It's hard to say that humans haven't had an impact on their environment. Climate change, for example, has been a hot issue in the developed world ever since evidence proving the existence of human-caused global warming was unleashed leading to an onslaught of theories regarding its potential effect on our future. But what impact did humans have thousands of years ago when they were first colonizing North America?
The question of what caused the extinction of megafauna during the Late Pleistocene period is one that archaeologists have struggled to answer for decades, but why should it matter? Discovering with certainty the cause of megafaunal extinction would simultaneously prove or disprove any of the proposed implications of each existing theory regarding this massive extinction.
In order to better understand these "implications," it is necessary to define and explain the major theories regarding North American megafaunal extinction. The two most widely supported theories are those of environmental change and overkill. Two theories finding less support within the field are those of hyperdisease and "keystone herbivores."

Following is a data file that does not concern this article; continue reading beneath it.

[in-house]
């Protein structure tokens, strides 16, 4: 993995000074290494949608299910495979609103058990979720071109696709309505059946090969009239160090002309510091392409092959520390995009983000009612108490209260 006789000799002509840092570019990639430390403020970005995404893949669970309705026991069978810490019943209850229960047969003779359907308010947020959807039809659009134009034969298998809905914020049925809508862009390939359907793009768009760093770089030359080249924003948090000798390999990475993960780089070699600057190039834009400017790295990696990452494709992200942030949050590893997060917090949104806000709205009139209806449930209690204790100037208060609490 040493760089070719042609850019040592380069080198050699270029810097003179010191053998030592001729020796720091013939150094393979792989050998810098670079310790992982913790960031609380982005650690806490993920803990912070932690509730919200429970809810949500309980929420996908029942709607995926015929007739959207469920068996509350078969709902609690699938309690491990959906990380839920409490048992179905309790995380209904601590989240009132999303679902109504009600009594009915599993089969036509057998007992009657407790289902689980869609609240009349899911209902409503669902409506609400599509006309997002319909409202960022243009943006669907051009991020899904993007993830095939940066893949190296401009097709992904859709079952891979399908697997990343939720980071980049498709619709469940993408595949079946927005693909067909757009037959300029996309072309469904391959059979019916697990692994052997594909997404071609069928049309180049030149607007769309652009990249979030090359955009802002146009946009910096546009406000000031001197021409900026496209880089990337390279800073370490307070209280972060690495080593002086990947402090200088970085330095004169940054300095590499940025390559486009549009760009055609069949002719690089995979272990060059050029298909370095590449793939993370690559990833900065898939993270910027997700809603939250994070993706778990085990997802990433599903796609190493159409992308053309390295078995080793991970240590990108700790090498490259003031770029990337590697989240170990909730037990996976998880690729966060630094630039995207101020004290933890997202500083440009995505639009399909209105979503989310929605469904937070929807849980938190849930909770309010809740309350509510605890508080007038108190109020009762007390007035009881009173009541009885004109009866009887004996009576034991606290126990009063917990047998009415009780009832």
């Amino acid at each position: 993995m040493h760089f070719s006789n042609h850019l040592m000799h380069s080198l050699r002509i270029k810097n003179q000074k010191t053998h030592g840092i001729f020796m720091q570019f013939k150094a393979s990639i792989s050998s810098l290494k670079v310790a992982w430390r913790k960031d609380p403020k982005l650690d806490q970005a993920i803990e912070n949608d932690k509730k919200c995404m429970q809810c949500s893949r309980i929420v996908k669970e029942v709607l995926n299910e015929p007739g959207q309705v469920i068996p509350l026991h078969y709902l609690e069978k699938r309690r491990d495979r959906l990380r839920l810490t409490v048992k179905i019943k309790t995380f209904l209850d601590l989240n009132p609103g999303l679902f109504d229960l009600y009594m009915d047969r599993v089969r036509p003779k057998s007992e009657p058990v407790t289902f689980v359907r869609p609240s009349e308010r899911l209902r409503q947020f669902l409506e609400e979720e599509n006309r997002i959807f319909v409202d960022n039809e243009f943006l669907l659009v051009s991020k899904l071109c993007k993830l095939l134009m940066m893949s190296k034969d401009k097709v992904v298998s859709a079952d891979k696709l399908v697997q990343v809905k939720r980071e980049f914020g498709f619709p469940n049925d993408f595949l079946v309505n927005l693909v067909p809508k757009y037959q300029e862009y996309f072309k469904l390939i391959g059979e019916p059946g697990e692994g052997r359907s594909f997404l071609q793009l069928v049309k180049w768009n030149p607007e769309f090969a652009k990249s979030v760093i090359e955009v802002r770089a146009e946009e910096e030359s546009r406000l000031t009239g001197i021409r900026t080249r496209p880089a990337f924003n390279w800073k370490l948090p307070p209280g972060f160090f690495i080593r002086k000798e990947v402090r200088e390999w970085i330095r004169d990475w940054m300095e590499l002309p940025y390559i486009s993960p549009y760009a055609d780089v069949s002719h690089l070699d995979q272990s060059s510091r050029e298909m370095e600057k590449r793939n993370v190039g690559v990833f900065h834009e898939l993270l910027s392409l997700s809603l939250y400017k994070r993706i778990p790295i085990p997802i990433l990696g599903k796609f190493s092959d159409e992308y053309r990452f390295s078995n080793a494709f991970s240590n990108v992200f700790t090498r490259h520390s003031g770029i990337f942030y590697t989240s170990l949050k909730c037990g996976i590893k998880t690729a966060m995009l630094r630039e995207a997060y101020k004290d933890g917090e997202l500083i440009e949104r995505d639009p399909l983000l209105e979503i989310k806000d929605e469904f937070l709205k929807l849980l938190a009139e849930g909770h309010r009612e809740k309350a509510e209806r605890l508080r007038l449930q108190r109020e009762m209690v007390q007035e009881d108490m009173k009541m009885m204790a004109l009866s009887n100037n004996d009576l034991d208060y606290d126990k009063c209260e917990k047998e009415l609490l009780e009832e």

Theories and Proposed Implications
Paul Martin, the most famous and frequently cited proponent of the most popular North American overkill or "blitzkrieg" theory proposes the following ideas: 1) the disappearance of megafauna followed within 1,000 years the proposed first introduction of man into North America (Martin P. S. 969). 2) Kill sites are nonexistent for the majority of extinct megafauna because the prey was so ill equipped to deal with the Clovis hunters that they did not have to be tricked or trapped and disappeared s...
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...he Keystone Megaherbivore theory uses evidence from extant African large herbivores to suggest that the loss of a (352
Owen-Wilson suggests that wile megaherbivores are not particularly prone to disturbance by predators or the weather, their populations tend to grow up until the point of nutritional deficiency which curiously leads to other vegetation components being trampled or broken by the trampling of megaherbivores (Owen-Smith 355). Sometimes, such damage can actually lead to the creation of different landscapes that provide a "higher biomass of accessible forage" (Owen-Smith 355). However, not all land lends to this kind of lucky damage and megaherbivores can also severely decrease the biomass of accessible forage. In fact, whether or not the megaherbivore will help or hinder is largely dependent on the water resources in the trampled areas (Owen-Smith 356).
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